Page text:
Tuesday, April 21, 2009


There's a play I think you all should read. It is called The Night of the Iguana by Tennessee Williams. It's about this ex-minister named Shannon, who was defrocked for having an inappropriate relationship with a young Sunday school teacher, who becomes a tour guide. He is taking a women's choir from Texas on a tour when a seventeen-year-old girl begins to come on to him. Her latent lesbian chaperone becomes enraged and threatens to have him fired. In a panic, Shannon flees with the tour bus to an old hotel in Mexico run by his friend Fred and his wife Maxine. Upon arrival, he learns that Fred is dead and Maxine runs the hotel herself. In a panic, he succumbs to his desires for skin and alcohol. That is, until Hannah and her grandfather arrive. They are traveling artists, she a painter, he a poet. They have no money, but Shannon convinces Maxine to give them a room. All of these people use each other in the heat of one Mexico night to heal themselves and each other.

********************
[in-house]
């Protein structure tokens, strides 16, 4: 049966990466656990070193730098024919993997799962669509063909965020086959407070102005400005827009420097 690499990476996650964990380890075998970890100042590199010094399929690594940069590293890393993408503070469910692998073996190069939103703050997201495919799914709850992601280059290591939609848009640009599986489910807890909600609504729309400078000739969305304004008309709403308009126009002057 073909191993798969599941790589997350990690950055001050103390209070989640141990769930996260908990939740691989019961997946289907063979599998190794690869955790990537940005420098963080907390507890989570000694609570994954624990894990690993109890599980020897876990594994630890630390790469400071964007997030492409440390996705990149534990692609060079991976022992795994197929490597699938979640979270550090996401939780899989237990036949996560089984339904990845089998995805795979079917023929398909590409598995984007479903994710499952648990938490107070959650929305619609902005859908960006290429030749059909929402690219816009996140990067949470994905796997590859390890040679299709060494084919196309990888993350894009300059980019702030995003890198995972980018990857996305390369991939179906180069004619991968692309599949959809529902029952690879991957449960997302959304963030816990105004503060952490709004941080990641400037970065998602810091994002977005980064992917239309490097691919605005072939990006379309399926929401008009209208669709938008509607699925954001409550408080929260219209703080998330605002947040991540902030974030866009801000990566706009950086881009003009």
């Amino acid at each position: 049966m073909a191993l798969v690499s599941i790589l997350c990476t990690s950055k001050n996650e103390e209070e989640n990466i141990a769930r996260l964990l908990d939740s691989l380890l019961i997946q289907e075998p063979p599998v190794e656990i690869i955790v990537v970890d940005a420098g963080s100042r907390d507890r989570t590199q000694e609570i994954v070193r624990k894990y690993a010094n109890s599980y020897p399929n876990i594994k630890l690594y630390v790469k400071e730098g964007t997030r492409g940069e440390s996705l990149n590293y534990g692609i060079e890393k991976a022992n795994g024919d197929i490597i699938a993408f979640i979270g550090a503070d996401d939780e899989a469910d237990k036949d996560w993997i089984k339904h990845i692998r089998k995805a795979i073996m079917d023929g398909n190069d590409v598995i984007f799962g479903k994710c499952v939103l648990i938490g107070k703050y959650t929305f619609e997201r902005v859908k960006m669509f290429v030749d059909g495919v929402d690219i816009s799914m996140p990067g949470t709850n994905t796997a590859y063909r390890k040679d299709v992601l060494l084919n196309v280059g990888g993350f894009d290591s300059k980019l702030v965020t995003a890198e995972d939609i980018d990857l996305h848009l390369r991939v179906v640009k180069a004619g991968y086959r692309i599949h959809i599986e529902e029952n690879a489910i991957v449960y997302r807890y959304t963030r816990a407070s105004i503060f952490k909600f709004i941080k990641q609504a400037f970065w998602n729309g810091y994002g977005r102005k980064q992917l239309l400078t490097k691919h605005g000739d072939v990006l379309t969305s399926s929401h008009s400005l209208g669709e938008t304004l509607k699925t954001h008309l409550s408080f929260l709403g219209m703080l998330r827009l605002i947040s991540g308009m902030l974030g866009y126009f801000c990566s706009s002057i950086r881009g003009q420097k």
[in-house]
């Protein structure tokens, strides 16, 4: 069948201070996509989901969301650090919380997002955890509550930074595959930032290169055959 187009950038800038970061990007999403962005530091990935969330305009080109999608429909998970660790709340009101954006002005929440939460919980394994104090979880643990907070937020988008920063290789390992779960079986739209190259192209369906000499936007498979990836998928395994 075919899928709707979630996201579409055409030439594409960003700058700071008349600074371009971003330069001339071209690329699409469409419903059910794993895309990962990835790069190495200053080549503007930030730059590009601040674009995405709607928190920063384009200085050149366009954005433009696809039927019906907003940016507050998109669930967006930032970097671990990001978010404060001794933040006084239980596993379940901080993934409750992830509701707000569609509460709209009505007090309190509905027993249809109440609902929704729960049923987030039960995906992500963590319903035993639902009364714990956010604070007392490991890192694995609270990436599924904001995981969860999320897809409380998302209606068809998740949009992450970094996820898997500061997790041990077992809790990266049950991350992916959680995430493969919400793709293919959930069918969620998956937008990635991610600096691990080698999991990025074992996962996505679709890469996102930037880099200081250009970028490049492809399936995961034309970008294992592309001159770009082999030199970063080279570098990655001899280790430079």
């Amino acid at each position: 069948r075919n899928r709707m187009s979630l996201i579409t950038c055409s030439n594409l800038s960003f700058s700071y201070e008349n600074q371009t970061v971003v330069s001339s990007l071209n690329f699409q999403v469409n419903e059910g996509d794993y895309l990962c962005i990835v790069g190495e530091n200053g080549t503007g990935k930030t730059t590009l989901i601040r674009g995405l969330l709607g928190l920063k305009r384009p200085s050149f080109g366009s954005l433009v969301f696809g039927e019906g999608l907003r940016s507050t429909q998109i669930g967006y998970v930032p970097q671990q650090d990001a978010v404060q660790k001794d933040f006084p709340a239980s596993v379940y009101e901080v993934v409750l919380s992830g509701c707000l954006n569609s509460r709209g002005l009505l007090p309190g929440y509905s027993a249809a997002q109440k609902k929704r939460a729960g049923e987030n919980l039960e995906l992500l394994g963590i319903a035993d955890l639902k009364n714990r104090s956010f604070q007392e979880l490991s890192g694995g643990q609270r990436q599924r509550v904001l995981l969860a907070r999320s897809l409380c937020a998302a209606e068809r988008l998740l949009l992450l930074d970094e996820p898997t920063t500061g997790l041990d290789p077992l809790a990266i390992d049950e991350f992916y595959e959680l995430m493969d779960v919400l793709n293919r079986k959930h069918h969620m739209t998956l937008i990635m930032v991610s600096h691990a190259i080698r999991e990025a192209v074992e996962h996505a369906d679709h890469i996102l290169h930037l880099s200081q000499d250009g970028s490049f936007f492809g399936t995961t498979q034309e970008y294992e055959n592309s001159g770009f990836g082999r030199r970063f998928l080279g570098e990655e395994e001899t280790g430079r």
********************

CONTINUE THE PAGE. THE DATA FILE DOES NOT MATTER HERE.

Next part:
It's called the Night of the Iguana because Shannon feels like the pet iguana Maxine's pool boys have on a leash. The end of his rope.

The heat does that to people. Brings them to the end of their ropes. They are more rash, more volatile. Because, who can be comfortable in the heat? Good thing it isn't about comfort.

It's days like this that are wake up calls to who we really are. We may think we want to be nicer to people. Work out more. Eat less. Work harder. But turn up the global thermostat a bit, and we all succumb to our lesser (or sometimes greater) evils.

These days are wake up calls! Who you are today, for all the lofty schemes you've invented for yourself, is who you most likely will be tomorrow. Unless you intervene. But you've got to be aware.

The heat isn't so bad. Take off your shirt. Open your window. Turn on a fan.

It's gonna rain Saturday.


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